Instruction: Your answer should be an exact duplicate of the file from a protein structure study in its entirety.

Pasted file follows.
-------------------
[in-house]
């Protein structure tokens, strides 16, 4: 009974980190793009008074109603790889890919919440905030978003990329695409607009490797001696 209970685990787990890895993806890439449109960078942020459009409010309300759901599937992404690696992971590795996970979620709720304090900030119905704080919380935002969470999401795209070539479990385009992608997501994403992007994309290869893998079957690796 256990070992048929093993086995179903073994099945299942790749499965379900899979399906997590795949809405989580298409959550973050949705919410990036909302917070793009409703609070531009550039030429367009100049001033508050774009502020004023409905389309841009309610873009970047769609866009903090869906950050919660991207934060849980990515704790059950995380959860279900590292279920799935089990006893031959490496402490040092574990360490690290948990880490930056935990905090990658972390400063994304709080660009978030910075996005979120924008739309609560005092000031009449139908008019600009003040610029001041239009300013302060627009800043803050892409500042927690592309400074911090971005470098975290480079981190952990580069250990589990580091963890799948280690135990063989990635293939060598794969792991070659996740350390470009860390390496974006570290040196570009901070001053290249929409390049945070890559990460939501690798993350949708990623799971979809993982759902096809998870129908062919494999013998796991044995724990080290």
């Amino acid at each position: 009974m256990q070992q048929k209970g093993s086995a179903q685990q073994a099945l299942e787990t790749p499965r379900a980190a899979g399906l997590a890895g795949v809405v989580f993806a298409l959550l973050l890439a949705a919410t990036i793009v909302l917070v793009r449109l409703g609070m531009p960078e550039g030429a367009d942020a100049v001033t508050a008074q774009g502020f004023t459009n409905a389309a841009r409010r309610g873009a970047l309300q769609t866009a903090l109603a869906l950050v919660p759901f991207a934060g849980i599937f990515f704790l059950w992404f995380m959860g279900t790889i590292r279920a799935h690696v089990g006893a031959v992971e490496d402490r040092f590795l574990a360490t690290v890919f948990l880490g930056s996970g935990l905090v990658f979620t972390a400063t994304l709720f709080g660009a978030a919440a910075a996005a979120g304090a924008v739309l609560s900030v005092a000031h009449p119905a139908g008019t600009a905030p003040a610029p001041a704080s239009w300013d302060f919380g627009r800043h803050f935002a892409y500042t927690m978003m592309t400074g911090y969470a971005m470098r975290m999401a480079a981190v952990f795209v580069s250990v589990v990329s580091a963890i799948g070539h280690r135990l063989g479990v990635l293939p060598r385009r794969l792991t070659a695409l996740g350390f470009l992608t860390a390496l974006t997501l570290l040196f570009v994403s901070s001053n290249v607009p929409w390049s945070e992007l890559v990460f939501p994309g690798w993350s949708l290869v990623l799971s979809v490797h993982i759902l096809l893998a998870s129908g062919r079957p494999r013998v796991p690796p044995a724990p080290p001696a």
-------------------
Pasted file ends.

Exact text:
[in-house]
């Protein structure tokens, strides 16, 4: 009974980190793009008074109603790889890919919440905030978003990329695409607009490797001696 209970685990787990890895993806890439449109960078942020459009409010309300759901599937992404690696992971590795996970979620709720304090900030119905704080919380935002969470999401795209070539479990385009992608997501994403992007994309290869893998079957690796 256990070992048929093993086995179903073994099945299942790749499965379900899979399906997590795949809405989580298409959550973050949705919410990036909302917070793009409703609070531009550039030429367009100049001033508050774009502020004023409905389309841009309610873009970047769609866009903090869906950050919660991207934060849980990515704790059950995380959860279900590292279920799935089990006893031959490496402490040092574990360490690290948990880490930056935990905090990658972390400063994304709080660009978030910075996005979120924008739309609560005092000031009449139908008019600009003040610029001041239009300013302060627009800043803050892409500042927690592309400074911090971005470098975290480079981190952990580069250990589990580091963890799948280690135990063989990635293939060598794969792991070659996740350390470009860390390496974006570290040196570009901070001053290249929409390049945070890559990460939501690798993350949708990623799971979809993982759902096809998870129908062919494999013998796991044995724990080290």
């Amino acid at each position: 009974m256990q070992q048929k209970g093993s086995a179903q685990q073994a099945l299942e787990t790749p499965r379900a980190a899979g399906l997590a890895g795949v809405v989580f993806a298409l959550l973050l890439a949705a919410t990036i793009v909302l917070v793009r449109l409703g609070m531009p960078e550039g030429a367009d942020a100049v001033t508050a008074q774009g502020f004023t459009n409905a389309a841009r409010r309610g873009a970047l309300q769609t866009a903090l109603a869906l950050v919660p759901f991207a934060g849980i599937f990515f704790l059950w992404f995380m959860g279900t790889i590292r279920a799935h690696v089990g006893a031959v992971e490496d402490r040092f590795l574990a360490t690290v890919f948990l880490g930056s996970g935990l905090v990658f979620t972390a400063t994304l709720f709080g660009a978030a919440a910075a996005a979120g304090a924008v739309l609560s900030v005092a000031h009449p119905a139908g008019t600009a905030p003040a610029p001041a704080s239009w300013d302060f919380g627009r800043h803050f935002a892409y500042t927690m978003m592309t400074g911090y969470a971005m470098r975290m999401a480079a981190v952990f795209v580069s250990v589990v990329s580091a963890i799948g070539h280690r135990l063989g479990v990635l293939p060598r385009r794969l792991t070659a695409l996740g350390f470009l992608t860390a390496l974006t997501l570290l040196f570009v994403s901070s001053n290249v607009p929409w390049s945070e992007l890559v990460f939501p994309g690798w993350s949708l290869v990623l799971s979809v490797h993982i759902l096809l893998a998870s129908g062919r079957p494999r013998v796991p690796p044995a724990p080290p001696a």